Rich gun control groups thought they could get away from telling politicians about the need to tax shooters – but it’s all hot air

Why the elite wanted your money

IN MAY, we wrote an article explaining how cashed-up gun control groups had drummed up a plan to tax shooters in WA to employ more anti-gun campaigners.

The plan was to convince government to slug shooters $10 a years to enable the backers, which have multi-million dollar payrolls, to do more ‘research’.

That’s code for lobbying.  It was greedy plan to boost rich gun control groups to make life even harder for us.

They announced the plan at gathering of MPs at Parliament House in Canberra, where the convenor, Terry Slevin, said:

“I have put a proposal to the Western Australian Police Minister Paul Papalia as he undertakes a review of the firearms legislation in that state. I have proposed that an additional $10 be added to the annual firearms license in WA for the purpose of establishing and funding a Firearms Safety Research Institute, which would have the purpose of capturing data relevant to the purpose of the Act as a means of evaluating its efficacy in achieving its stated purpose.”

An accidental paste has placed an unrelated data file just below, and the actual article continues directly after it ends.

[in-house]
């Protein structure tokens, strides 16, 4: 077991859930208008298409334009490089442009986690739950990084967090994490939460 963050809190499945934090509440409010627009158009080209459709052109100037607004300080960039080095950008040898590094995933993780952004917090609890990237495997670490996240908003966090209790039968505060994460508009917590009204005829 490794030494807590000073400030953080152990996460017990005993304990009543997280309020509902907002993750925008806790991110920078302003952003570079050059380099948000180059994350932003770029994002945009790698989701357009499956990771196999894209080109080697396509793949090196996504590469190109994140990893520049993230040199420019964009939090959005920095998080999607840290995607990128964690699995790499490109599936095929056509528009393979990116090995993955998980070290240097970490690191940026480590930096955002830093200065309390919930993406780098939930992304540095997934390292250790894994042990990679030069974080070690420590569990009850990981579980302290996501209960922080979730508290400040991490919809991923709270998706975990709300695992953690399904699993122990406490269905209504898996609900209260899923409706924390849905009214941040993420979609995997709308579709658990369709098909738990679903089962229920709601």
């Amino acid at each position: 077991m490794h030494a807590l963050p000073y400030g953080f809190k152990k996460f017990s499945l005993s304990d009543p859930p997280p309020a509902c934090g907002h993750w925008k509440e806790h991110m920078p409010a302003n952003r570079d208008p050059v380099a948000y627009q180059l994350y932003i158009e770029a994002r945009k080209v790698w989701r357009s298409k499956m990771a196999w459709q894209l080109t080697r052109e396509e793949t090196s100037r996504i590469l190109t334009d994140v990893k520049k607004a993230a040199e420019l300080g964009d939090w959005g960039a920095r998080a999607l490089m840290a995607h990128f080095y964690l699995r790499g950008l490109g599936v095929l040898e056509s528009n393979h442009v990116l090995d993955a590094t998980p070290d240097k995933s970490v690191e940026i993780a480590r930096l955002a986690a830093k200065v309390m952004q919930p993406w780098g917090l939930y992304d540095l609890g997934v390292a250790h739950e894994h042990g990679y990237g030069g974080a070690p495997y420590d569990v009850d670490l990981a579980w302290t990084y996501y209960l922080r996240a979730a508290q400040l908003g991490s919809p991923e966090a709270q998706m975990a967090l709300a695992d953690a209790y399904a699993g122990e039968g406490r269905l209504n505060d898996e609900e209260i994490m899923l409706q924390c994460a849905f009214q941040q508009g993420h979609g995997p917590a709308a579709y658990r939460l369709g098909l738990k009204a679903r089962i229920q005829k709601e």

Click here to see that story.


The NSC put in a Freedom of Information (FOI) to Papalia’s office for more information on what was received, including any response might have been provided.

Importantly we wanted to know whether it was a proposal that Papalia was actually going to consider.

The response we received says “no documents falling within the scope of your Application could be identified.” 

In other words, Papalia received no such request.  Certainly not in writing. 

Sometimes FOIs might reveal documents that do exist but can’t be released for some reason.  However the response is clear that the proposal simply wasn’t received. 

It also makes it clear there is nothing to point to Papalia considering the matter, such as through the preparation of a ministerial brief by his office – which has to be prepared if he is to sign off on any proposal.


Bear in mind that the claim was made at a gathering of Federal MP and in correspondence to the Attorney General, Mark Dreyfus. 

It was a clear attempt to convince politicians that the tax was a good idea, needed, and worthy of consideration.

That’s why we’ll be writing to those MPs letting them know they were lied to about the proposal which was clearly aimed at suggesting that there as a need for this.

There was no need. It doesn’t even exist.

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